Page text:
Just last week there was another article about the stress of war taking a toll on military children. Along with the usual lifestyle challenges, military children arealso coping with parents being deployed at an increased rate to support two wars. At FortBelvoir.
Captain John Smith Explorers Camp provided an opportunity for military children to get outside and connect with northern Virginia history, northern Virginia outdoorsand have some fun.
Fort Belvoir childrengot to know Captain John Smith and the local area he first explored more than400 years ago.
Through hands-on activities, hiking, and exploring, children are learning what it must have been like for Captain John Smith and his crew when they first arrived on the shores of Mason Neck in 1608. Captain Smith kept a journal with detailed descriptions of his surroundings. He and his crew spent several weeks in the Mason Neck area searching for gold and dodging Indian arrows.
Childrenthat participatedin this project spent one week learning about that experience and making important connections with the past.
Through a cooperative agreement between the state and national parks the program was free and camp sizewas limited to ensure a high quality program.
While having funwas one of the main objectives, the program was also intended to create lifelong stewards of the Chesapeake Bay and the area’s cultural and historical heritage. Teachers Kelly Evans and Paige Hutchinson designed a curriculum to meet program goals while engaging children in actively discovering the natural world around them.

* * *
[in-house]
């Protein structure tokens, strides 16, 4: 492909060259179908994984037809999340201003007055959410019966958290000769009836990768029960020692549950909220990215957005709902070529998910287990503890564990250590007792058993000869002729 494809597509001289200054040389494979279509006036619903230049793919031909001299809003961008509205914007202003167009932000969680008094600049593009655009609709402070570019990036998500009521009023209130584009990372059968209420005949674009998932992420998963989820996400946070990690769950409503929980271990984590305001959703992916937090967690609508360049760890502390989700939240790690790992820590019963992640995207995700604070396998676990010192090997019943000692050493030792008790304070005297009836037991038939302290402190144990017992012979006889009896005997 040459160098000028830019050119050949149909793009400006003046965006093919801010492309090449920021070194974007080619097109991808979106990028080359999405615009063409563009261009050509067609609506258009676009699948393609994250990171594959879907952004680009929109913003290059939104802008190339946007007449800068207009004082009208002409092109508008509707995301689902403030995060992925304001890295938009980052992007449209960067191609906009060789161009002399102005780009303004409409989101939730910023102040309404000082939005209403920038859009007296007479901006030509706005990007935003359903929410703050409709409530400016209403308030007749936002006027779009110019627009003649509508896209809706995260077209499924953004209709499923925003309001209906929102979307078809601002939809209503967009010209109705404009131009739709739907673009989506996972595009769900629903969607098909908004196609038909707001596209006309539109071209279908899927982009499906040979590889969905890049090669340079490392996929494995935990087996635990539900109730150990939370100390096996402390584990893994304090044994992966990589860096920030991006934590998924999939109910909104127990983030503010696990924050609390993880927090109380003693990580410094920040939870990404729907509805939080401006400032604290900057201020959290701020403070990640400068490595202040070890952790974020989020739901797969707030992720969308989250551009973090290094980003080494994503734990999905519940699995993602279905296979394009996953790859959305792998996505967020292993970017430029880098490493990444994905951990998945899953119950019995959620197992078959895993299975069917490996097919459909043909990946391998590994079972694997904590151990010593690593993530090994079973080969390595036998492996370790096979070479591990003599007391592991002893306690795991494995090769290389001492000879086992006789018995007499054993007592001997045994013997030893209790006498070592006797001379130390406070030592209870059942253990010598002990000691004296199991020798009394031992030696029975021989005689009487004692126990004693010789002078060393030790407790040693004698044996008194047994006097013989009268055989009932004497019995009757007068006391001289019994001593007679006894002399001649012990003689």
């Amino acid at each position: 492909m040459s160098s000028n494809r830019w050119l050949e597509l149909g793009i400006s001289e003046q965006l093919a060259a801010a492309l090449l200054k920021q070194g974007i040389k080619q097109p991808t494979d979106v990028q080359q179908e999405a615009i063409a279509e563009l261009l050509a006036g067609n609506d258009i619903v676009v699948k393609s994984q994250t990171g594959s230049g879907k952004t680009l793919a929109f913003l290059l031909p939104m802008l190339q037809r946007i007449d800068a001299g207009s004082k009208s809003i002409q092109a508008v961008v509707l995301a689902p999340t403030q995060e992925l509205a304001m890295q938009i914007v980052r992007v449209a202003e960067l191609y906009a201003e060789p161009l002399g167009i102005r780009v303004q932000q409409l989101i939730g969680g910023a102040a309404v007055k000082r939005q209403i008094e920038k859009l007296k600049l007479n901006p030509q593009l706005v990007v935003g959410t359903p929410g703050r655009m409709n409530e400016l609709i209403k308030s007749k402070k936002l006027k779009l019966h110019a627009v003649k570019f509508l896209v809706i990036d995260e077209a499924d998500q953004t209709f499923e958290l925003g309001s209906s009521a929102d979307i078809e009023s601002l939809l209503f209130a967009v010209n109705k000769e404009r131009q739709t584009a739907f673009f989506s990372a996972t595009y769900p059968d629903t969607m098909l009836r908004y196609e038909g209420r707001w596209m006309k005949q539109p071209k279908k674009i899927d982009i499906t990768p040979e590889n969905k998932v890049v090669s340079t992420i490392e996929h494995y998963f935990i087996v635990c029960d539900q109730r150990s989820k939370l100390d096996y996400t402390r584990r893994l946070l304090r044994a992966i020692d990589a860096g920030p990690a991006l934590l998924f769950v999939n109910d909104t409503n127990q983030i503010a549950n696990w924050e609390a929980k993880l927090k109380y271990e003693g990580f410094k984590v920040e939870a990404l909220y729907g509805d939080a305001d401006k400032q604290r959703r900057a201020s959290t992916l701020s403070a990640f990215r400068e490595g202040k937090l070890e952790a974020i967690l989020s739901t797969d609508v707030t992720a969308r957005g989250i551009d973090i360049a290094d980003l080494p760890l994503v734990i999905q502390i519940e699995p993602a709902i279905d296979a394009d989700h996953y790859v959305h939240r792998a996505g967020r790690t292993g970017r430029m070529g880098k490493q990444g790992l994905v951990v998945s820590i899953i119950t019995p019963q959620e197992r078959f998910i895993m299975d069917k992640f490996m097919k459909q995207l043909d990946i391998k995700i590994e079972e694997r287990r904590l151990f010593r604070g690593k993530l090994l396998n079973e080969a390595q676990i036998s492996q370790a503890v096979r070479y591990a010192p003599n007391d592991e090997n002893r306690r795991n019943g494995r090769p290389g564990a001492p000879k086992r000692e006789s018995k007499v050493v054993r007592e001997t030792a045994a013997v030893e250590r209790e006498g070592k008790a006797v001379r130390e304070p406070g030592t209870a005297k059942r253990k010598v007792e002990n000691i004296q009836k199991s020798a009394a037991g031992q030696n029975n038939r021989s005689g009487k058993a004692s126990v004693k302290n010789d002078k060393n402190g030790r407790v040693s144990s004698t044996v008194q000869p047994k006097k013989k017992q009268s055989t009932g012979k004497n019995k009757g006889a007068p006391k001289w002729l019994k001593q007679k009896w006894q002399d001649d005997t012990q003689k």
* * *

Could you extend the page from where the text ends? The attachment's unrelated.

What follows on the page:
Some of the activities included: nature journaling, plant and animal identification, water testing and canoeing. Childrenwere given a Mason Neck hat and a certificate upon graduation. Campsessions wereJuly 5ththrough August 14th.
The campstaff was outstanding. We were so fortunate tohave such dedicated, knowledgeable and caringteachers leading the program.
It’s all over now, the children have their memories and they also have an increased understanding of the place they call home while stationed at Fort Belvoir.
Mason Neck State Park is in Fairfax County on High Point Road. The park is located 7 miles northeast of Woodbridge. Take US Route 1, then turn east on State Route 242 (Gunston Road) for about 4 miles. Park Entrance is on the right.